USAID developed the Biz+ program to strengthen the government’s ongoing efforts to improve the business climate by providing financial, technical and managerial assistance to new and existing SMEs, particularly in the conflict-affected Northern and Eastern districts and other economically lagging border regions. These partnerships include the hospitality, food, leather products, apparel and dairy processing industries.
So far, the program has created more than 10,000 employment opportunities, leveraged over $14 million private sector funds, benefited 8,090 households and increased incomes of residents by more than $8 million.
“The Biz+ program is remarkable because it is made up of determined women and men who not only want to succeed but are also committed to seeing their communities improve,” said Andrew Sisson, USAID’s mission director in Sri Lanka. “That is why a hallmark of Biz+ businesses is their focus on how they can employ, train and partner with their community so that they benefit as a whole. This is how Biz+ is helping to provide war widows, the disabled, survivors of gender-based violence and other vulnerable populations with hope for a brighter tomorrow.”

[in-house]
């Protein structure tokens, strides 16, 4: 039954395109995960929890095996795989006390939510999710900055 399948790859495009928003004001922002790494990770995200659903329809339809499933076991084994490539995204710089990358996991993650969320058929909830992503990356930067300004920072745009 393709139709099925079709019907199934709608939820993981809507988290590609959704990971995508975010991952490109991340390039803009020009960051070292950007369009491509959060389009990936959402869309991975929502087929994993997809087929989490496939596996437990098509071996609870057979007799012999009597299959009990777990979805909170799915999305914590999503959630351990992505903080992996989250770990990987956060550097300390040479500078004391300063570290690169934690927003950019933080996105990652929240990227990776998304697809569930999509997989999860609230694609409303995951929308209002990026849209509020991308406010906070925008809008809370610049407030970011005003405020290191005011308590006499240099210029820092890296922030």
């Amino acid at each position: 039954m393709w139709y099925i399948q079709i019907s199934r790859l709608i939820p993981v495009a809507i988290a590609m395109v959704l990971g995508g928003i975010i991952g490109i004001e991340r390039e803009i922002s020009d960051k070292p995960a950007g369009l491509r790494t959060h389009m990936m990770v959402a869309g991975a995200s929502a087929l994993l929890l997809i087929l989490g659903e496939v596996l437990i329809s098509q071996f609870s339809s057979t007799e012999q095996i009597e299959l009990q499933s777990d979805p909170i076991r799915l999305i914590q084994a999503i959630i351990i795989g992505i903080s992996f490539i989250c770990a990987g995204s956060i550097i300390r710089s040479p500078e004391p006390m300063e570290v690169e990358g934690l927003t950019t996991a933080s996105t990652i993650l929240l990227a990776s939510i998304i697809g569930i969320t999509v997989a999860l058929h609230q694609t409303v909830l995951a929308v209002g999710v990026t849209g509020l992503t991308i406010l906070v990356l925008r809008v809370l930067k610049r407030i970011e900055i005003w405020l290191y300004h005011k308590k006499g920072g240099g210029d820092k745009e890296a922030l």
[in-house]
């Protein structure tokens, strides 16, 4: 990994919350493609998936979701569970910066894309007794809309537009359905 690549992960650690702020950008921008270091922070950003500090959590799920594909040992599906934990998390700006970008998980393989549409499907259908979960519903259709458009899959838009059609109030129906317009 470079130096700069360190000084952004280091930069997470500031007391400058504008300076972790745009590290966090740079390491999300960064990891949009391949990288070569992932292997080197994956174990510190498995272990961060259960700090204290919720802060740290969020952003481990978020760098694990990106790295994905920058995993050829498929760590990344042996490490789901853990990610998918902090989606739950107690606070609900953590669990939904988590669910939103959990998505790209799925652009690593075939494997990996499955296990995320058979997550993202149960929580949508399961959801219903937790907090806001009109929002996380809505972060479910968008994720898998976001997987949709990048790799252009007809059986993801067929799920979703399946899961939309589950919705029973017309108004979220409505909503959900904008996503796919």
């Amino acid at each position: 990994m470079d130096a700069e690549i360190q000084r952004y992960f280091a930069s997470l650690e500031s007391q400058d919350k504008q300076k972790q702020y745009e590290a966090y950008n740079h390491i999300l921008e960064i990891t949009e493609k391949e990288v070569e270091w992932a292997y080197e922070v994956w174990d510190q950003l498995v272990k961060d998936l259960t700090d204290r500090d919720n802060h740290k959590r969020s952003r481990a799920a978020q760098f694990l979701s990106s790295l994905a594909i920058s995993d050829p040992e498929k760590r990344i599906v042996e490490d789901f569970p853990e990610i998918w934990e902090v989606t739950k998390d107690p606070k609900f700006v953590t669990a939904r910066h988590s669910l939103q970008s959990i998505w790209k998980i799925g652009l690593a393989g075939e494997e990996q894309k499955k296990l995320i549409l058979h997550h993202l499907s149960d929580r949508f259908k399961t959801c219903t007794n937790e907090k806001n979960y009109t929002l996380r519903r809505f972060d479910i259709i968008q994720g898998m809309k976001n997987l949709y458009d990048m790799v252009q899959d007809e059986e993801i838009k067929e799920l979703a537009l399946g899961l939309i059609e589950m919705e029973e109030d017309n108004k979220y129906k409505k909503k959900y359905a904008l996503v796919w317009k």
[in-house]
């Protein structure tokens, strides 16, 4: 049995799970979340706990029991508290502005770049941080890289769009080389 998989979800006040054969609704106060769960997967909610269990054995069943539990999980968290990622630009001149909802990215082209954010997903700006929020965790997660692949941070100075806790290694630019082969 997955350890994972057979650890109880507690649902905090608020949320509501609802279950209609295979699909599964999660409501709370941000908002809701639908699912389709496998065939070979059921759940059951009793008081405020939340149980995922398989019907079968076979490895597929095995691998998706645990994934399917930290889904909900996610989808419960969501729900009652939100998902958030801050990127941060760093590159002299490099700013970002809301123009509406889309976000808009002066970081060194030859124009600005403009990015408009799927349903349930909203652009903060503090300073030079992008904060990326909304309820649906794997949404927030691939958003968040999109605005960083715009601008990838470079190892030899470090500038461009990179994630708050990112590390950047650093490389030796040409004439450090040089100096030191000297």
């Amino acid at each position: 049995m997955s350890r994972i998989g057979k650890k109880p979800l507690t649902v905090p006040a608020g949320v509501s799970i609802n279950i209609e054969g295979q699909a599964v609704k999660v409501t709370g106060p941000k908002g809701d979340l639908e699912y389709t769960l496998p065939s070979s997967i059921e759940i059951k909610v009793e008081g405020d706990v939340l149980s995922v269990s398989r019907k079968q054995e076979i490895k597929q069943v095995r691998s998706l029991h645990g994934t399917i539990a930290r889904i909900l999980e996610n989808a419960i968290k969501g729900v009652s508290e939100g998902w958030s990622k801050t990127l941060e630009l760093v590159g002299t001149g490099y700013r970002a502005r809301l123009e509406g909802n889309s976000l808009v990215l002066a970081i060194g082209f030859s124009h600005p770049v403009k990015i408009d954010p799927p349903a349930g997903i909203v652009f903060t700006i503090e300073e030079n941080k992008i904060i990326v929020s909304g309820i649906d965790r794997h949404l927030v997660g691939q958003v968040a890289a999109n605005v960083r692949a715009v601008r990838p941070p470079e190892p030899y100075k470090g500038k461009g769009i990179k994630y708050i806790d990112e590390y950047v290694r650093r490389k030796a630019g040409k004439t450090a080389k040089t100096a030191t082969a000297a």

More Than a Job
Tharsiny Raththinasingham, 25, lost a limb during the conflict, becoming one of too many vulnerable women—widows, disabled women, single mothers and those abandoned or separated from their husbands—who were devastated by the conflict. But Raththinasingham found hope at the Sivanarul Vocational and Training Center in Killinochchi. It was established in 2012 as a socioeconomic enterprise that produces and markets local flour and spices as a way to provide jobs, new skills and steady incomes to women affected by the conflict.